Boston Terrier with brindle coat
Boston Bull & Terrier
|Country of origin
|Classification and breed standards
||Group 9 Section 11 #140
||Group 7 (Non-Sporting)
||Group 6 - Non-Sporting Dogs
|Not recognized by any major kennel club
|This breed of dog is
The Boston Terrier is a
dog originating in
the United States of America.
Boston Terriers are typically small, compactly built, well proportioned,
dogs with erect ears,
tails, and a short
should be free of wrinkles. Boston terriers can weigh from 10 to 25 lb,
typically in the vicinity of 15 lb. The breed is known for its gentle, alert,
and intelligent expression.
14 month-old Boston Terrier; 10 lb
The Boston Terrier is characteristically marked with white in proportion to
brindle, seal, or a combination of the three. Seal is a color specifically
used to describe Boston Terriers and is defined as a black color with red
highlights when viewed in the sun or bright light. Ideally white should cover
its chest, muzzle, band around the neck, half way up the
up to the
hocks on the
and a white blaze between but not touching the eyes. In the
symmetrical markings are preferred. Due to the Boston Terrier's markings
wear, in addition to its refined and pleasant personality, the breed is
commonly referred to as the "American Gentleman."
Frequently, variations on the standard are seen depending on the ancestry of
the individual dog. At various times, the
Staffordshire Bull Terrier, and
French Bulldog—among other breeds—have been crossbred with Boston Terrier
lines to minimize inbreeding in what is necessarily a small gene pool.
Young Boston Terrier pup with black coat and white markings
Bred for companionship, the modern Boston Terrier can be gentle, alert, and
well-mannered; however they may be difficult to potty train in the beginning.
They're known to be quite rambunctious, with a sense of humor. Some Bostons
enjoy having another one for companionship. Both females and males generally
bark only when necessary. Having been bred as a companion dog, they enjoy being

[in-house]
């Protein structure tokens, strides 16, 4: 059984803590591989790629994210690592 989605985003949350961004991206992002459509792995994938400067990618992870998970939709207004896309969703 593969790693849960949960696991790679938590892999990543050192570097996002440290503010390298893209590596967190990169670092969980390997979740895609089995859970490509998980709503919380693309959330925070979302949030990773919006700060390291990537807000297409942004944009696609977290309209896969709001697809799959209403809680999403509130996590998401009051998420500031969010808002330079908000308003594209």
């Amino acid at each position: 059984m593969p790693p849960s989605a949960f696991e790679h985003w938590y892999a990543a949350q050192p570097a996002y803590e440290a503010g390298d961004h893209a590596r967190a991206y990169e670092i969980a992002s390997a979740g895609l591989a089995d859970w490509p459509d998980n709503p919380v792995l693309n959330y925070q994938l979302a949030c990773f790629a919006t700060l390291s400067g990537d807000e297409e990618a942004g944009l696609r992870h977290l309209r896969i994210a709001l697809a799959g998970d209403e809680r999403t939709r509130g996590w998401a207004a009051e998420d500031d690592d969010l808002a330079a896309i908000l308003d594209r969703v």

around people, and if properly socialized get along well with children, other
canines, and non-canine pets. Boston Terriers can be very cuddly, while others
are more independent. Some Boston Terriers have an excitable or dominant
temperament that requires special training and handling by the owner. Some are
aggressive towards other dogs and some dogs are just attached to one person.
Boston Terriers do not typically realize that they are small animals and are not
afraid to confront larger dogs or other animals.
Several health issues are of concern in the Boston Terrier:
(both juvenile and adult type),
Curvature of the back, called roaching, might be caused by
problems with the rear legs, which in turn causes the dog to lean forward onto
the forelegs. This might also just be a structural fault with little consequence
to the dog. Many Bostons cannot tolerate excessive heat and humidity due to the
shortened muzzle, so hot weather brings the danger of
The Boston Terrier breed originated around 1870, when Robert C. Hooper of
Boston purchased a dog known as Hooper's Judge, a cross between an English
Bulldog and a white English Terrier. The English White Terrier as a breed is
currently thought to be extinct. In 1893, the
American Kennel Club (AKC) admitted the Boston Terrier breed and gave the
club membership status—making it the first American breed to be recognized.
Rhett the Boston Terrier is the well-known mascot of
In 1979, the state legislature recognized the Boston Terrier as the state dog
- Meade, Scotteee (2000). The Boston Terrier. Howell Book House.
- Cline, Mrs. Charles D. (1995). Boston Terriers. T.F. H.
- Bulanda, Susan (1994). Boston Terriers. Barron's Educational
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